"The Year of Things We Could Regret" by Michael Prihoda

Our parents have problems.


The man bagging groceries at the local Meijer has problems.


Steven has problems.


Gary has problems.


I think one time you mentioned how the dental hygienist attending the initial cleaning of your front molars referenced her recent, razor-edged divorce, which, I have to say, makes me think she has a host of nearly illimitable problems.


Joanna has problems.


The last barista I ordered a drink from (please, not Starbucks; whatever I am I am not that) didn’t pull the ristretto correctly and I tasted the off-ness in every sip, probably would have enjoyed the drink otherwise, but just knowing the mess-up, the goof, was enough to put me off from the whole coffee drinking enterprise but then again I didn’t go up and complain, realizing somewhere subconsciously that I should have ordered a Gibraltar or even a café miel because at least the honey would take the edge from whatever mistake could have been made (excepting, of course, an over-eager dusting of cinnamon, which definitely happened once, though I let it slide because the barista that time was cute and yeah, standing, waiting for my drink, I thought about how exactly I might tip her head just so to meet my lips and how much tongue I would use and if she wore chapstick/lip gloss what kind it might be and if that would somehow be a turn-on or else perversely anti-arousing because it might magically reverberate with the same natural flavors in my body wash, purchased from the health store down the road from the coffee bar where they faulted my ristretto). All of this meaning the barista who served me my ristretto has, at least, a singular problem.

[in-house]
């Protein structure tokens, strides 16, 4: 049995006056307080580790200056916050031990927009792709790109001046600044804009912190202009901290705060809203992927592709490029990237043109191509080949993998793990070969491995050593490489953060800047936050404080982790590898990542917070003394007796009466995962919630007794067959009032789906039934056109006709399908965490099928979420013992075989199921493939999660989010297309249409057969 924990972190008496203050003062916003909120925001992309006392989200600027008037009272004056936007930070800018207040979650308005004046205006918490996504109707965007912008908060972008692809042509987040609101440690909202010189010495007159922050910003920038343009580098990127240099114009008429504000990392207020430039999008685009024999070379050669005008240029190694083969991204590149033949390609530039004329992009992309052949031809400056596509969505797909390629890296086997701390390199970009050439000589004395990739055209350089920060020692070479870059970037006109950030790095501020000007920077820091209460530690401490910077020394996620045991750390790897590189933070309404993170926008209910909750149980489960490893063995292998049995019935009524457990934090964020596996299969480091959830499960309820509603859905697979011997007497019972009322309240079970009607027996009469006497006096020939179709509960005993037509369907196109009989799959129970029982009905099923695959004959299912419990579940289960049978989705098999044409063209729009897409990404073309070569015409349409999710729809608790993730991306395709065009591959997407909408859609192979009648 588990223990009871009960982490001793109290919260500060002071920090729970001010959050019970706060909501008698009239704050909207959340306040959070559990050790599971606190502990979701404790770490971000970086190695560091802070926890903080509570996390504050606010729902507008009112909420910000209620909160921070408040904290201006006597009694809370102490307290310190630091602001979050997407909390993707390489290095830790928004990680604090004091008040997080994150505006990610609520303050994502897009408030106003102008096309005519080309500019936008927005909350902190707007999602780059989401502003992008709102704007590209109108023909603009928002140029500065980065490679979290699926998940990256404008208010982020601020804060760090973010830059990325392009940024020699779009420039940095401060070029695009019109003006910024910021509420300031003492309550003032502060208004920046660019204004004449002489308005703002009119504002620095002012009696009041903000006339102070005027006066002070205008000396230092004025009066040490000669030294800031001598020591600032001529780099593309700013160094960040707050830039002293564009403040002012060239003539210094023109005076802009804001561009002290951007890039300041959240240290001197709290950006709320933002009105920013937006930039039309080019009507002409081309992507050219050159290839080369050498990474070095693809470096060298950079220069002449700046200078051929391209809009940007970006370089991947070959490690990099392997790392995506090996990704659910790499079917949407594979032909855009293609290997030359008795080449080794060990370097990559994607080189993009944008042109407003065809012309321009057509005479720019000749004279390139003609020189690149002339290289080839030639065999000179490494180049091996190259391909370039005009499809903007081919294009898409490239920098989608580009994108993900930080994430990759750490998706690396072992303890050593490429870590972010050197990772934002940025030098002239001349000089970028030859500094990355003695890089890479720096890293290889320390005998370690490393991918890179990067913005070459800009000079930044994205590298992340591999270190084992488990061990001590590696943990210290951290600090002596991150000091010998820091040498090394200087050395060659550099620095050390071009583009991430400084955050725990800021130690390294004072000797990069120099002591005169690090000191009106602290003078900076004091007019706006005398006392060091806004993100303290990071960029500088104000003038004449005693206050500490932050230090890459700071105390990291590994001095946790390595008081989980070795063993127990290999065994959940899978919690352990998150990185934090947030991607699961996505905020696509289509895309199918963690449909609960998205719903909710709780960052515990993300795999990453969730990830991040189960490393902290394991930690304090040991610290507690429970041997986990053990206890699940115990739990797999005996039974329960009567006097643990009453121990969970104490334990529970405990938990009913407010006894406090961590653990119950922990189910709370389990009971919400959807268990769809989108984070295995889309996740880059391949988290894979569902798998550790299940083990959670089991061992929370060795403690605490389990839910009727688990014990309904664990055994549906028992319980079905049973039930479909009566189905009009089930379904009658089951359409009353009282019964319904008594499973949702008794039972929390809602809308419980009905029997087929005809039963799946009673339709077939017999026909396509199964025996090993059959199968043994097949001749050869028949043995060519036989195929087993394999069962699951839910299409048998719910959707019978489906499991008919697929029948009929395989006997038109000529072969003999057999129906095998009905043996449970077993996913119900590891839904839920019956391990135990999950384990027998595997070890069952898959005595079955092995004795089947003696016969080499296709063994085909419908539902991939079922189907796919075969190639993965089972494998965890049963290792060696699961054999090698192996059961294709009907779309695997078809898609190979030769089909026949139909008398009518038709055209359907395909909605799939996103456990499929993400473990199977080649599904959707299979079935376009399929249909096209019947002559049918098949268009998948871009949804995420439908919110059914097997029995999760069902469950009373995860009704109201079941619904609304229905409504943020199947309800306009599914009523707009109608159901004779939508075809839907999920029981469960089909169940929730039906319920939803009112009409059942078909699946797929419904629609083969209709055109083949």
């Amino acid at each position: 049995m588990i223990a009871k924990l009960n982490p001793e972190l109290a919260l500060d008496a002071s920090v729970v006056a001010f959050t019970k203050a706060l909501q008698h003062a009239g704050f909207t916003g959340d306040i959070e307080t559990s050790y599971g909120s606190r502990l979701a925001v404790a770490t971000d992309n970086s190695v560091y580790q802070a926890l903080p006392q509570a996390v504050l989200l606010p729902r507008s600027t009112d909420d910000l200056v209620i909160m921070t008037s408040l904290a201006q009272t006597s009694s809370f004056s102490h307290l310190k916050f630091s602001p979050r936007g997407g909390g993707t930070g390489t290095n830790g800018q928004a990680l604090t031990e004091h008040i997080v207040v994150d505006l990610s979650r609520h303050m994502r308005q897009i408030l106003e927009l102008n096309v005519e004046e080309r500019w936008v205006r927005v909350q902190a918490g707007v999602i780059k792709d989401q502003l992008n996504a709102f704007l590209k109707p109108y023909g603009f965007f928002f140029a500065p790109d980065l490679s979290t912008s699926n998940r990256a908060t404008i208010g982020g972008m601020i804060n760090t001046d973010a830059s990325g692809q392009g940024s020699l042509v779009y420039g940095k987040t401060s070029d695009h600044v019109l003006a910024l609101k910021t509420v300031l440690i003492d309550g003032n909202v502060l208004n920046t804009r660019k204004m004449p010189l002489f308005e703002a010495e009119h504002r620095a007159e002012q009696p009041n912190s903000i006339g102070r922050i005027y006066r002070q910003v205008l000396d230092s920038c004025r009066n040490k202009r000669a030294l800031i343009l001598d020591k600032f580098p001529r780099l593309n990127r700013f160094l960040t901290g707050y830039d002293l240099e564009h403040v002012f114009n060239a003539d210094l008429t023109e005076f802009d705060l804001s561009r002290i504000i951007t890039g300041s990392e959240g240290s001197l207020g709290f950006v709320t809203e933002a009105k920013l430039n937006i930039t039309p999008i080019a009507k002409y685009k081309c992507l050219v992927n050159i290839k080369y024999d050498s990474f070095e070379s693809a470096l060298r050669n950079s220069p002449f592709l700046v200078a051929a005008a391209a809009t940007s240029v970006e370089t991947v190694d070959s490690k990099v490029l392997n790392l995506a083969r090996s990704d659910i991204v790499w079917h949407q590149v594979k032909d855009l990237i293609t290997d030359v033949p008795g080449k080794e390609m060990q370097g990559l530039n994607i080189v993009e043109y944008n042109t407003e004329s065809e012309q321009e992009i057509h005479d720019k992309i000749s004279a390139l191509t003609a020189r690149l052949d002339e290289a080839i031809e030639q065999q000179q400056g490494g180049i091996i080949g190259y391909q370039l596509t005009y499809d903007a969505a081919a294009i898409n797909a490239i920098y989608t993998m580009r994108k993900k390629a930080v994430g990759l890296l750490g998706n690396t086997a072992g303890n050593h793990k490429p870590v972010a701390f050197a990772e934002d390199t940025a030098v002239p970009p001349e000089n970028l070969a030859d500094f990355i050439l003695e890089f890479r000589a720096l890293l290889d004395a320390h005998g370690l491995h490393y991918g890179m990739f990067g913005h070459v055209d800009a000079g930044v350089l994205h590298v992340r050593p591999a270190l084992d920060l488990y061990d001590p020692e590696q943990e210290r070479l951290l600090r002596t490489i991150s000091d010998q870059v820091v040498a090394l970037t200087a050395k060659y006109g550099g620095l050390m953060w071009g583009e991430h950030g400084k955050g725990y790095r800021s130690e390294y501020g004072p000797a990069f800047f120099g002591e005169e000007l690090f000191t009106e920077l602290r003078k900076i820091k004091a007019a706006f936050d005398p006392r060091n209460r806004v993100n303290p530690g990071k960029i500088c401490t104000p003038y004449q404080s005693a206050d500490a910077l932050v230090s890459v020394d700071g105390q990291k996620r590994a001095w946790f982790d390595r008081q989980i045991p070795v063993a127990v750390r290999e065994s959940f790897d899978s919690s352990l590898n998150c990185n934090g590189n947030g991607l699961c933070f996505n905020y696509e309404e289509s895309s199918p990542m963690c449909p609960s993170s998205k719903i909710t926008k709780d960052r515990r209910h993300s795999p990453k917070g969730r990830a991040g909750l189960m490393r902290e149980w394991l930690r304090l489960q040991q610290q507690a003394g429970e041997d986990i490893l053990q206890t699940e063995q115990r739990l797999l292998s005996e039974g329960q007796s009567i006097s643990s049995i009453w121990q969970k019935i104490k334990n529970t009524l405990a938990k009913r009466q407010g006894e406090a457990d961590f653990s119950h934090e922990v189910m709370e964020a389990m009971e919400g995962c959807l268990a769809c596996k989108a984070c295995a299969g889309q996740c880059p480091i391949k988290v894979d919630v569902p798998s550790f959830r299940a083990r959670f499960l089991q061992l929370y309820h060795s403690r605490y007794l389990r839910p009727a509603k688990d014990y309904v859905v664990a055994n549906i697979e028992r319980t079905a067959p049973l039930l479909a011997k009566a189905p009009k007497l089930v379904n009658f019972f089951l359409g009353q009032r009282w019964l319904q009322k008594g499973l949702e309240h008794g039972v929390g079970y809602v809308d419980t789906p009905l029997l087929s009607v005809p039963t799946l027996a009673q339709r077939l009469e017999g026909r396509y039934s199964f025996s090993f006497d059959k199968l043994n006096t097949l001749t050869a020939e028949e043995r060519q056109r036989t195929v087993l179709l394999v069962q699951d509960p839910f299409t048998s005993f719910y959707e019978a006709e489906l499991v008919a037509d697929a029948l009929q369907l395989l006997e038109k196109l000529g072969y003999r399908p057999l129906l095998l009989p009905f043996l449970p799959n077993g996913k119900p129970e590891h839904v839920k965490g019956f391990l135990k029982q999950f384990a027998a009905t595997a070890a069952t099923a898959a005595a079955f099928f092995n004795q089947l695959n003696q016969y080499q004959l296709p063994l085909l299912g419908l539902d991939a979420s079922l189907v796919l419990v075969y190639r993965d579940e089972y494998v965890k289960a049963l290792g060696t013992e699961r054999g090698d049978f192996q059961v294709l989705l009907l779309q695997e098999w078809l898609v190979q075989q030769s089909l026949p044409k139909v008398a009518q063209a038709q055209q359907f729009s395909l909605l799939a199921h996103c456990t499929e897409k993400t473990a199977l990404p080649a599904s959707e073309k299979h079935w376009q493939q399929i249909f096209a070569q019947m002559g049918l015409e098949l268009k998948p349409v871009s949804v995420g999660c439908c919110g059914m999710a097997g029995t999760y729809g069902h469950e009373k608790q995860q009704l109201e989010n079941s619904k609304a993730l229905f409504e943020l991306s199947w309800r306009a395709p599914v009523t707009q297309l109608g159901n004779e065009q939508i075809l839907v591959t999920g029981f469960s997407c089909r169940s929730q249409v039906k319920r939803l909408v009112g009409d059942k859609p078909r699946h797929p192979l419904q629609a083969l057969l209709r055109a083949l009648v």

Vincent has problems.


You have problems.


I have problems. Lots of them. Since the year of my birth.


But maybe you have more problems.

"The Year of Someone That Wasn't You" by Michael Prihoda

Your name was Lucy and we snuck into your parents’ house at night, the click of the door behind me like a sign that nothing would be the same, nothing would feel the same, having entered. Having become the man about-to-be-making-out-with-you on your parents’ couch. In your parents’ living room. In the house you grew up in. An incidental urine stain from your first dog still besmirching the carpet.


I didn’t notice.


Your hand in my hand. Mine in yours.


We lost ourselves for a couple hours, a couple nights.


We called it good back then.

"The Year of Transgressions" by Michael Prihoda

That vegan guy I knew kept coming up in conversation and maybe I talked about him so much because I was getting concerned about my weight and the way you looked at me sometimes as I reached for something in the kitchen. Or as I reached for you.


Do you want this to stop?


Did you ever want it to begin?

"The Year of Beginning" by Michael Prihoda

New Year’s, I make some comment about a resolution to love you every day this next year, without fail, without addendum, without conditions, and I thought I kept this procedural in my head but apparently my voice ached it outward because you heard and went sharp. As if my process of naming you perfection had been a farce, a disjointed chicanery, like a four-act advertisement for how you ought to fall in love with me because of my potential to earn money, or something.


I lost all safety and midnight came slow.


Day 1 of my resolution begins as you turn away and I wonder how much I will be tested before you turn back.